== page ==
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Thread: Apache Core Dump File

  1. #1
    Junior Member Newbie
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    Feb 2008
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    3

    Default Apache Core Dump File

    Hi,

    How do I get Apache core dump file? I'm getting many errors that look like:

    [notice] child pid 14217 exit signal Segmentation fault (11)

    but I can't find any core dump files.

    I'm using Debian 4.0 on Webmin VPS 200.

    Thanks!
    --Michi

  2. #2
    Senior Member Power Poster
    Join Date
    Dec 2007
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    359

    Default

    If the segfault is being caused by a script, try checking the folder in which the script is stored.

    It may also be a good idea to check your Apache error logs and compare the time the segfault occurs with your access logs to determine which script may be the source of the problem.

    I would recommend that you take a look at this thread from the apache-httpd-users mailing list and its follow-up to get started.

  3. #3
    Junior Member Newbie
    Join Date
    Feb 2008
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    3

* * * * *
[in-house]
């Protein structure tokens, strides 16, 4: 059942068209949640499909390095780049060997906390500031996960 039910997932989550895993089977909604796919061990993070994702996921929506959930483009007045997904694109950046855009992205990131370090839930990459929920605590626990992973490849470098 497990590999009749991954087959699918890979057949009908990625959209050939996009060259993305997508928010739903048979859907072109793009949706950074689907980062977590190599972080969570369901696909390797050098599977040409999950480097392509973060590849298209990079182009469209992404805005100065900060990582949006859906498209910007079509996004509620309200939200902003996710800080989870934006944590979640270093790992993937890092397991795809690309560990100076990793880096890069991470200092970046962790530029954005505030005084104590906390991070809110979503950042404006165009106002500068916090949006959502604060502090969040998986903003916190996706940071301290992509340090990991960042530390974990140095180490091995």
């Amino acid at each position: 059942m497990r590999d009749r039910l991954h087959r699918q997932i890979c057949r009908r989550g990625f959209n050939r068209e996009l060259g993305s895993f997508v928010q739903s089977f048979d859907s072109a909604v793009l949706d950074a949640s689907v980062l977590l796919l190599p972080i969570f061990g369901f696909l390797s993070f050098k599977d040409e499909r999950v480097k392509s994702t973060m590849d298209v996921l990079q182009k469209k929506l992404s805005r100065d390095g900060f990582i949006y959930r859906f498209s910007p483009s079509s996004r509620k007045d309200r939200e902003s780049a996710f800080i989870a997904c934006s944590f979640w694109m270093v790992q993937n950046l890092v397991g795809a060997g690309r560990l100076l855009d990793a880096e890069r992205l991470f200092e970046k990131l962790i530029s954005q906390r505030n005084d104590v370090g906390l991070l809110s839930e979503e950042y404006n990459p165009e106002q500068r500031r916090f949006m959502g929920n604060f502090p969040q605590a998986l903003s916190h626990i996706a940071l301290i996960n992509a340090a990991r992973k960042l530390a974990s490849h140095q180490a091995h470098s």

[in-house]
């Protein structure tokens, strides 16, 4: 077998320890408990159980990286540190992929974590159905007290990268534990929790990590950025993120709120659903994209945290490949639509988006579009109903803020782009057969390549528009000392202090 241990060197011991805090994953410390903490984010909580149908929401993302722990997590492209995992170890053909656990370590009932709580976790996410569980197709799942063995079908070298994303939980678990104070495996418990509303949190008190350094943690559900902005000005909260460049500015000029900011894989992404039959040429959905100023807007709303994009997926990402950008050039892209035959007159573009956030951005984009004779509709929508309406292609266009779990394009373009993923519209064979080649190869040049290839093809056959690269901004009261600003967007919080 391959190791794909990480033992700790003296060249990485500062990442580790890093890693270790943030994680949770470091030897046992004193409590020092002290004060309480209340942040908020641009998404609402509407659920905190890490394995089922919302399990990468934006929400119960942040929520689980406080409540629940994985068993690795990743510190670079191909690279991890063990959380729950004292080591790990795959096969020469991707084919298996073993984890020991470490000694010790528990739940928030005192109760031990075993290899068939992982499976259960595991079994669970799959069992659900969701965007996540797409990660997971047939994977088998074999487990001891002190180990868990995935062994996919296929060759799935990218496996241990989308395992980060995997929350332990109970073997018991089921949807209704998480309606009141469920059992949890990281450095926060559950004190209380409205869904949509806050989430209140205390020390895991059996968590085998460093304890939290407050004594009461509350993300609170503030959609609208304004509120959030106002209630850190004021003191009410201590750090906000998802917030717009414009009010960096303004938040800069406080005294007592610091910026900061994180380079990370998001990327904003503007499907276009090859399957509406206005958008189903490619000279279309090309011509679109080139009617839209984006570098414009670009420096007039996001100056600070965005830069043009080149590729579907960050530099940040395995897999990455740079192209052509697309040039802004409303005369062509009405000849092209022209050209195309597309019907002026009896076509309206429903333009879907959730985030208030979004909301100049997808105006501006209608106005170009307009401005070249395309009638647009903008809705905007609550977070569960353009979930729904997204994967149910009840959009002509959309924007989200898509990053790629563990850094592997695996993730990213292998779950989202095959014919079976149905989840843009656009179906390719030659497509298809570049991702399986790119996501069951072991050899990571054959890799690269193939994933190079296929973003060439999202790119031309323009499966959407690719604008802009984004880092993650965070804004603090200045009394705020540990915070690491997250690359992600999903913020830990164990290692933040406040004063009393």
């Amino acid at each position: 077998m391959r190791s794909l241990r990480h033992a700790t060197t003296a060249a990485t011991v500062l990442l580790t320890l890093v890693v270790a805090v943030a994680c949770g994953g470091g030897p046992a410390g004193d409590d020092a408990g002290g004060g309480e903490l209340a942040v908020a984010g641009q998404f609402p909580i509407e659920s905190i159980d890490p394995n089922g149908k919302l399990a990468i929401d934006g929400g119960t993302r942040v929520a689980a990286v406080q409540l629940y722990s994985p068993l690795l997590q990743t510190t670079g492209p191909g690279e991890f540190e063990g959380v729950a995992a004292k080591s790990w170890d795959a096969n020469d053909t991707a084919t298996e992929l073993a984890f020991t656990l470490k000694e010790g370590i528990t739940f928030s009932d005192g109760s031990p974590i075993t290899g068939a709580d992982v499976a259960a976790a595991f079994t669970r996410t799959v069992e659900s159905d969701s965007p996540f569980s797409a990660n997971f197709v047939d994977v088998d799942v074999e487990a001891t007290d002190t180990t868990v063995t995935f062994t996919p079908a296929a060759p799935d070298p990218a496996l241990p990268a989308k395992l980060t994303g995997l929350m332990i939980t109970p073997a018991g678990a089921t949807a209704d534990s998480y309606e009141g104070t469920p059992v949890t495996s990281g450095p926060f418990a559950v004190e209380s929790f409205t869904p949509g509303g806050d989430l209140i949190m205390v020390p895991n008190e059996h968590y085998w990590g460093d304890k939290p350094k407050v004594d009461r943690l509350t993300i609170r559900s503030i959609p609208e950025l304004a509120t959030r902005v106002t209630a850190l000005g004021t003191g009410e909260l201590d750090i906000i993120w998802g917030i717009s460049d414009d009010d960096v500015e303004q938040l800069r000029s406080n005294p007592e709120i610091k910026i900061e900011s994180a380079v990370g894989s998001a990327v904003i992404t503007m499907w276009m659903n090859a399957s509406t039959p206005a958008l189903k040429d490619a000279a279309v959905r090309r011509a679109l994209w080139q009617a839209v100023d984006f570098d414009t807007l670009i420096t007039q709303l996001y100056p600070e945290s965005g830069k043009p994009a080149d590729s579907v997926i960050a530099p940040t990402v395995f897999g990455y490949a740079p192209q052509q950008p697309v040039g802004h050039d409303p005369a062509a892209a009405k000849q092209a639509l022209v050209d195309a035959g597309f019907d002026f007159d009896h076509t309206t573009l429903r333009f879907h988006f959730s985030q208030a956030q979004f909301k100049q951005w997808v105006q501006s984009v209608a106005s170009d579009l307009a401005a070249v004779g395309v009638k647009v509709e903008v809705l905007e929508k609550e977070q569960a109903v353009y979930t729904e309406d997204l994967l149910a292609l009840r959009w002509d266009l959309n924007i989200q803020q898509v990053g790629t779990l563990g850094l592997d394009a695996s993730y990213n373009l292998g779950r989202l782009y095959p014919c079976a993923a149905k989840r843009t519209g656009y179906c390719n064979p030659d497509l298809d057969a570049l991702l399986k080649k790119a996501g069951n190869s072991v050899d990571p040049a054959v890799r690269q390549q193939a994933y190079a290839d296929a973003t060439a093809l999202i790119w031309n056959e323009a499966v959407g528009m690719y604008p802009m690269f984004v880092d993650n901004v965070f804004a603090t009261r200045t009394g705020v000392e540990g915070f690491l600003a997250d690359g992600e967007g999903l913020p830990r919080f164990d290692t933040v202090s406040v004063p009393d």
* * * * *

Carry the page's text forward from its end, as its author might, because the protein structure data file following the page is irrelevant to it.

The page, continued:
Default Still no cores (with or without Apache)

    Thanks for your reply. It turned out I was hitting some libapache2-mod-python / postgresql SSL related bug (coudn't post the link). I no longer get seg fault from Apache.

    But I still can't get any core files, even without Apache.

    Code:
    $ ulimit
    unlimited
    $ cat test.c
    int main()
    {   
        *(int *)0 = 0;
    }
    $ gcc test.c
    $ ./a.out
    Segmentation fault
    $ ls
    a.out  test.c
    Is there a setting to enable core dumps?
    --Michi

  4. #4
    Senior Member Power Poster
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    Dec 2007
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    Default

    The Apache Debugging Documentation suggests the following:

    To ensure that a core dump is written to a directory which is writable by the user which child processes run as (such as apache), the CoreDumpDirectory directive must be added to httpd.conf; for example:

    CoreDumpDirectory /tmp

  5. #5
    Junior Member Newbie
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    Feb 2008
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    3

    Default

    Yes, I already have that line in apache2.conf (I'm using apache2).

    I'm just curious as to why I can't get any core files with or without apache.

    Thanks!
    --Michi

  6. #6
    Former employee Newbie
    Join Date
    Jul 2006
    Posts
    57

    Default

    Hey,

    You might want to check the status of /proc/sys/fs/suid_dumpable:

    Code:
    cat /proc/sys/fs/suid_dumpable
    it should be set to "2" to get core dumps on any program. You can enter the following as root to change it:

    Code:
    echo 2 > /proc/sys/fs/suid_dumpable